7

I'm trying to understand how the parent and various child OS threads work in a haskell program compiled with GHC -threaded.

Using

module Main where
import Control.Concurrent
main = do
    threadDelay 9999999999

Compiling with -threaded on ghc 8.6.5, and running with +RTS -N3 for instance, I can see

$ pstree -p 6615 
hello(6615)─┬─{ghc_ticker}(6618)
            ├─{hello:w}(6616)
            ├─{hello:w}(6617)
            ├─{hello:w}(6619)
            ├─{hello:w}(6620)
            ├─{hello:w}(6621)
            ├─{hello:w}(6622)
            └─{hello:w}(6623)

It looks like I get N*2 + 1 of these "hello:w" threads as I vary +RTS -N.

What are these "hello:w" threads, and why are there apparently two per HEC + 1?

And what does ghc_ticker do?

I also noticed on a large real service I'm testing with +RTS -N4 I'm getting e.g. 14 of these "my-service:w" threads, and when under load these process IDs seem to churn (half of them stay alive until I kill the service).

Why 14, and why are half of them spawned and die?

I'd also accept an answer that helped guide me to instrumenting my code to figure out these latter two questions.

1
  • 1
    Pretty sure those are the thread pool for safe ffi calls.
    – Carl
    Nov 26 '19 at 21:43
3

The ghc_ticker in spawned at startup, it runs this function. It's purpose is described as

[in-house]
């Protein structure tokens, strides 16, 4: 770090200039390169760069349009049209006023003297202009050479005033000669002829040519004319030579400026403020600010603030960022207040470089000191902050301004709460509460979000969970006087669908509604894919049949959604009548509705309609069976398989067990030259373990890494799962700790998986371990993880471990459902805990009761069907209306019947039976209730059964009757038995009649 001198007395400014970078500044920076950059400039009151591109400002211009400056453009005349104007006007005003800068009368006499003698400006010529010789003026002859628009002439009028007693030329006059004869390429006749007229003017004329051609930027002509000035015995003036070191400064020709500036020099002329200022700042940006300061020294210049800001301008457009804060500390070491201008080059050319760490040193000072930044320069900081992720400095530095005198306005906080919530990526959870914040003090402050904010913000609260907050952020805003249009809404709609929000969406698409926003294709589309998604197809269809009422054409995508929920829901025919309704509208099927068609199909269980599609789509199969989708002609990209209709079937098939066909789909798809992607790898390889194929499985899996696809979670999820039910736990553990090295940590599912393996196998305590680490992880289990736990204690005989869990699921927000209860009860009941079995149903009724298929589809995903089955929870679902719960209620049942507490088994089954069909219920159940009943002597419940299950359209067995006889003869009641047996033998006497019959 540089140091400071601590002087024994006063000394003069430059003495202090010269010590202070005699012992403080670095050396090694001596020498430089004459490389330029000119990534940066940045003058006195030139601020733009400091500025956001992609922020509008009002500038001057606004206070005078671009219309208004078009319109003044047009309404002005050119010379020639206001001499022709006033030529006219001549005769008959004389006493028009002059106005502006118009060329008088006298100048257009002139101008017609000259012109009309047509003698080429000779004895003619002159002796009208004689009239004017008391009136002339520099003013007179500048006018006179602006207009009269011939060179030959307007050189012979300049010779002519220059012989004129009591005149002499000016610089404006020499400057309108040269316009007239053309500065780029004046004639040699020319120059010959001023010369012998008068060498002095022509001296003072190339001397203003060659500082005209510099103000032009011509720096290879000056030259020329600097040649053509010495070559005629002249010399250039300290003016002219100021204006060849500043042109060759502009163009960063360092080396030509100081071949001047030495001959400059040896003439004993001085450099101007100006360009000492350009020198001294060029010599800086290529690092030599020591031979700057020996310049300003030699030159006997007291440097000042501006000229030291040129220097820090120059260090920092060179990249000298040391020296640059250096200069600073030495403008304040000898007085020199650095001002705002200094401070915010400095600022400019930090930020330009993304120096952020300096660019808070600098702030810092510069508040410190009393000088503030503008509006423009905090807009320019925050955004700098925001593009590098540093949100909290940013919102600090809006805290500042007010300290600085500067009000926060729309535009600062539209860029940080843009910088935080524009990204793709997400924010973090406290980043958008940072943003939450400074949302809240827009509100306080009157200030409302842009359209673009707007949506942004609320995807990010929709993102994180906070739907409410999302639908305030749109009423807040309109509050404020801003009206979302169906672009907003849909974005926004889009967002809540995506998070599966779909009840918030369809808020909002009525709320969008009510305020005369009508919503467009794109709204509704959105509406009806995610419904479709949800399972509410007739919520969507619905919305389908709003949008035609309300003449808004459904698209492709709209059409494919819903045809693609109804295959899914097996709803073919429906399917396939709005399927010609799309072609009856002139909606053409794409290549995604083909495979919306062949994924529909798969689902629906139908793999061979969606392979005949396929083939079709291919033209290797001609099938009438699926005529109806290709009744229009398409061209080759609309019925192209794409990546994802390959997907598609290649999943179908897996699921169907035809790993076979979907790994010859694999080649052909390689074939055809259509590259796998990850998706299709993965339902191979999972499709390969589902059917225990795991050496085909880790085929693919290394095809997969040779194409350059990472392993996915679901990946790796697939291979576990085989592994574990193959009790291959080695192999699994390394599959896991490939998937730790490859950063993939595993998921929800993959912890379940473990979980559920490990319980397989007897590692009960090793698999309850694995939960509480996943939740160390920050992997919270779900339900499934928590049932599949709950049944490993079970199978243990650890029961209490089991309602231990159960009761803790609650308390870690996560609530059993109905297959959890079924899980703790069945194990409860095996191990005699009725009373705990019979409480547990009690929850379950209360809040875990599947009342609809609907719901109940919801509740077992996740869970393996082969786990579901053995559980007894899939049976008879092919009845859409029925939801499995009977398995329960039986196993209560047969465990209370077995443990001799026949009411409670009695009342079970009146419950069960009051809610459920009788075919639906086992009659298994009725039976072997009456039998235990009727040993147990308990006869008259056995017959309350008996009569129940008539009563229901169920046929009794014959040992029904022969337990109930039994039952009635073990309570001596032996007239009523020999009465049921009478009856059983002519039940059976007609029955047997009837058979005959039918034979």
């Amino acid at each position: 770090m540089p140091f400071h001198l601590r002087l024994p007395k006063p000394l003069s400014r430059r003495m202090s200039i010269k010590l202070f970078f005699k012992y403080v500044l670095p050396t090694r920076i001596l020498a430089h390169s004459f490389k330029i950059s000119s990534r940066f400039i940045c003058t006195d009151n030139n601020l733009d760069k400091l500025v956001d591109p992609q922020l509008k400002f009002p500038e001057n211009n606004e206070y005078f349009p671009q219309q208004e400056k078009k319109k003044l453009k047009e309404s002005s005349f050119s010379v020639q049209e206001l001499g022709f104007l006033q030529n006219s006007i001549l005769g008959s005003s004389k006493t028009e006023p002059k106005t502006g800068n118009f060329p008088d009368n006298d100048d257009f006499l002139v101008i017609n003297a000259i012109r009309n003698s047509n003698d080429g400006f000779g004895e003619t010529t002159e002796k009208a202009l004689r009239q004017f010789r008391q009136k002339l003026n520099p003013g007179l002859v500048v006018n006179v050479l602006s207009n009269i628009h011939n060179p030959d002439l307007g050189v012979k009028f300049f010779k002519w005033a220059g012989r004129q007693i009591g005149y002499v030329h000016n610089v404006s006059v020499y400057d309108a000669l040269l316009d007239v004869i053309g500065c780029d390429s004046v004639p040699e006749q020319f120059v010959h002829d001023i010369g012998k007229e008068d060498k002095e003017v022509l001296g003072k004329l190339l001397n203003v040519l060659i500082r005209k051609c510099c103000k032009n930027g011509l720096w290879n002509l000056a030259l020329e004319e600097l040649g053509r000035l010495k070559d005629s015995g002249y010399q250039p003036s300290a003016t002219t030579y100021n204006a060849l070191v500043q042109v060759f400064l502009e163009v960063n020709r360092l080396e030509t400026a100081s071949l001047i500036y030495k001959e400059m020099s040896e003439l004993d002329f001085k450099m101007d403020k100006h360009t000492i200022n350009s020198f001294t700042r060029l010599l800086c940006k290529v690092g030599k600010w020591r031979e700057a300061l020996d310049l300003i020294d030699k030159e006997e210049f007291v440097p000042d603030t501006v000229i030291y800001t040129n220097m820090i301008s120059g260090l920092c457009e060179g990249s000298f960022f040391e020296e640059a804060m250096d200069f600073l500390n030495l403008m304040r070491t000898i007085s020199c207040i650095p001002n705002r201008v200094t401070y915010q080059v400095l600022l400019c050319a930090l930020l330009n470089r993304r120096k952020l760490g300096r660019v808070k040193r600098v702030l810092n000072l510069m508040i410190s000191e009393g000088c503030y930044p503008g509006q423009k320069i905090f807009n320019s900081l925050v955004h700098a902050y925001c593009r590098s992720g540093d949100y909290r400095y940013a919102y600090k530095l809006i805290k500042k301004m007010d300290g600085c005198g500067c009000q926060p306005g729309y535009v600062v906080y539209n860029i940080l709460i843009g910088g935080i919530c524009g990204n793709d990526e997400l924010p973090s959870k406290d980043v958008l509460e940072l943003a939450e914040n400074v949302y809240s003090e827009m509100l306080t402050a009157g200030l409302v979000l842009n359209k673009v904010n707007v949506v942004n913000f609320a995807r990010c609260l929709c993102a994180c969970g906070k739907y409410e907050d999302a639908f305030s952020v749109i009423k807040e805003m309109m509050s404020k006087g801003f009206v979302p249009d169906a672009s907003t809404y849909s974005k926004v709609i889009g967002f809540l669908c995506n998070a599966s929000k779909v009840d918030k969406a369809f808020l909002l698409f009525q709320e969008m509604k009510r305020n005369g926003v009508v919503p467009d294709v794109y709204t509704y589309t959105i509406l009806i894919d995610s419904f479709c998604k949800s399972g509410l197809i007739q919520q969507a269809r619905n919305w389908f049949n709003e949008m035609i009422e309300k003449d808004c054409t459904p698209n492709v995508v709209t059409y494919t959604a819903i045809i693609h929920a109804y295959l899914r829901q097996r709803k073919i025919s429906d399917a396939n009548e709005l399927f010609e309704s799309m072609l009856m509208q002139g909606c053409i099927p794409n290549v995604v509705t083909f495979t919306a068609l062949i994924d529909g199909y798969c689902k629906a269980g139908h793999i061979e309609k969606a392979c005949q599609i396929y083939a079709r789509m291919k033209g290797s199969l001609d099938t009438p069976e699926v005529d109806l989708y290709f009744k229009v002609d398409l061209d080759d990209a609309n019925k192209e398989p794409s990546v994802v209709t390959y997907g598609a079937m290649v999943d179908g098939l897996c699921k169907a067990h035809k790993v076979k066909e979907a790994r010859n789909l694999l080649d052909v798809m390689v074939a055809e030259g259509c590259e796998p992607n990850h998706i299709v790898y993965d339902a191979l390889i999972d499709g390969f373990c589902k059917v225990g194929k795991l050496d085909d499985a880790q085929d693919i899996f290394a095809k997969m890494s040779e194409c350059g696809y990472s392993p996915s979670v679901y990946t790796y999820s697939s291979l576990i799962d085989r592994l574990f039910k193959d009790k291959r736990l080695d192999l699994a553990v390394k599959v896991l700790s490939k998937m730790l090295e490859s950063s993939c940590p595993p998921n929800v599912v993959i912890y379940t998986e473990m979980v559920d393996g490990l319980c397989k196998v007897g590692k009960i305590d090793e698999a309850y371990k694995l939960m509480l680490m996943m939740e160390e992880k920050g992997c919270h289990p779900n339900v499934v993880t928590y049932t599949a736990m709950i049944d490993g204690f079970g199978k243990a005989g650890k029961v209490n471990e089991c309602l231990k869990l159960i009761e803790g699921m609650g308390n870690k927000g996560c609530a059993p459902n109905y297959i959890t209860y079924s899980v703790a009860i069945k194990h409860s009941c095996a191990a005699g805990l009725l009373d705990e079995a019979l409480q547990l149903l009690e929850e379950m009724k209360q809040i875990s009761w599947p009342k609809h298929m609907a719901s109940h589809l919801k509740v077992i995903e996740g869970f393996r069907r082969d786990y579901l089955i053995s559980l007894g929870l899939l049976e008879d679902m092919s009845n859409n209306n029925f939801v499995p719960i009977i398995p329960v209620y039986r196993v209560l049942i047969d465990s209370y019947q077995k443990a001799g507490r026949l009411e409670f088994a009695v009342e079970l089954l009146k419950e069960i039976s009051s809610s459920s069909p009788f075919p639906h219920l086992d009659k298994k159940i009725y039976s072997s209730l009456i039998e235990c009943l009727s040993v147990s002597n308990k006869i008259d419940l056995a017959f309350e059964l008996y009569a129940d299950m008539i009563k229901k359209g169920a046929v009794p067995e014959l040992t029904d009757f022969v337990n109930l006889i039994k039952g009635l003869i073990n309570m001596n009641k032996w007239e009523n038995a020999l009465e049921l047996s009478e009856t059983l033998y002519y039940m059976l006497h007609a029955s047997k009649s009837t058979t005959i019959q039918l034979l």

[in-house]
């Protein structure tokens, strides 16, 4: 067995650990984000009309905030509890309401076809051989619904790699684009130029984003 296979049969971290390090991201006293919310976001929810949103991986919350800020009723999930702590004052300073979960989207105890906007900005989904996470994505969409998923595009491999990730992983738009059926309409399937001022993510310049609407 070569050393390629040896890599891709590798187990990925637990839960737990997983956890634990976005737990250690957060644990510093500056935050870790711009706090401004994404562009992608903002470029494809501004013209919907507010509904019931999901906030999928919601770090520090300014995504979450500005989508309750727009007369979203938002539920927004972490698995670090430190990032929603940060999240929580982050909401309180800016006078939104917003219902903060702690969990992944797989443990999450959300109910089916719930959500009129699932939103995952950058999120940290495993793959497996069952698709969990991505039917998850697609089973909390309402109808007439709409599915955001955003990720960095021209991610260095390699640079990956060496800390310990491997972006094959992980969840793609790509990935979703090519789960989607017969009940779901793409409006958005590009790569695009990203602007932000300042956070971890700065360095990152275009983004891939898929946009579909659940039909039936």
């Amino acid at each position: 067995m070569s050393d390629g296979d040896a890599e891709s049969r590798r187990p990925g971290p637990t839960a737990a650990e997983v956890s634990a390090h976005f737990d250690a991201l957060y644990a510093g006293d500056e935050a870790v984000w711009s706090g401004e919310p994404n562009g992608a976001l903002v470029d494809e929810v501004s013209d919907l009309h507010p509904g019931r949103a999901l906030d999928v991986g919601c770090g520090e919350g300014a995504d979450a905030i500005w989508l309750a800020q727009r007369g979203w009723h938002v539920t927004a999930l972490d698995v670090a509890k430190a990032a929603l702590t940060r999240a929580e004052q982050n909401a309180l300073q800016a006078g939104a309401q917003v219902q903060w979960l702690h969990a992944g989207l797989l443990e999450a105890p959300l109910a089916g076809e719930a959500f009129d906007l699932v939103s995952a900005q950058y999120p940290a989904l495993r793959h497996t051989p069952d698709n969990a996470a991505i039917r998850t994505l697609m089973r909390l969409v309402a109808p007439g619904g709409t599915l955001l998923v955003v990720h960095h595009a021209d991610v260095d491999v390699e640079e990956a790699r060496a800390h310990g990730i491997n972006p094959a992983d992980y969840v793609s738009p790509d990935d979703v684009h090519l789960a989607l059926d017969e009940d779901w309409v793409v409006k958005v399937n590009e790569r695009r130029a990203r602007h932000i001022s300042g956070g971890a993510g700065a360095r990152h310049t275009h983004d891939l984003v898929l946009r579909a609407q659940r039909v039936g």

The interval timer is used for profiling and for context switching in the threaded build.

The other *:w threads are workers, they are created whenever there is more work to do (aka Task), but there are no more spare workers, see here

On startup ghc creates one worker per capability, then they are created as needed and reused when possible. It's hard to say why you have 14 workers in -N4 case. I can only guess that they are serving IO manager threads: see here. Let's not forget about FFI also - FFI call may block worker. You can try to put a breakpoint in createOSThread to see why workers are created.

You can read more about scheduler here

ADDED: Hmm, I think I can explain the N*2+1 workers: N workers per capability are created at startup; N more - IO manager event loops, one per capability; plus one IO manager timer thread. Though I'm not sure why the first N workers (created at startup) where not reused for IO manager threads.

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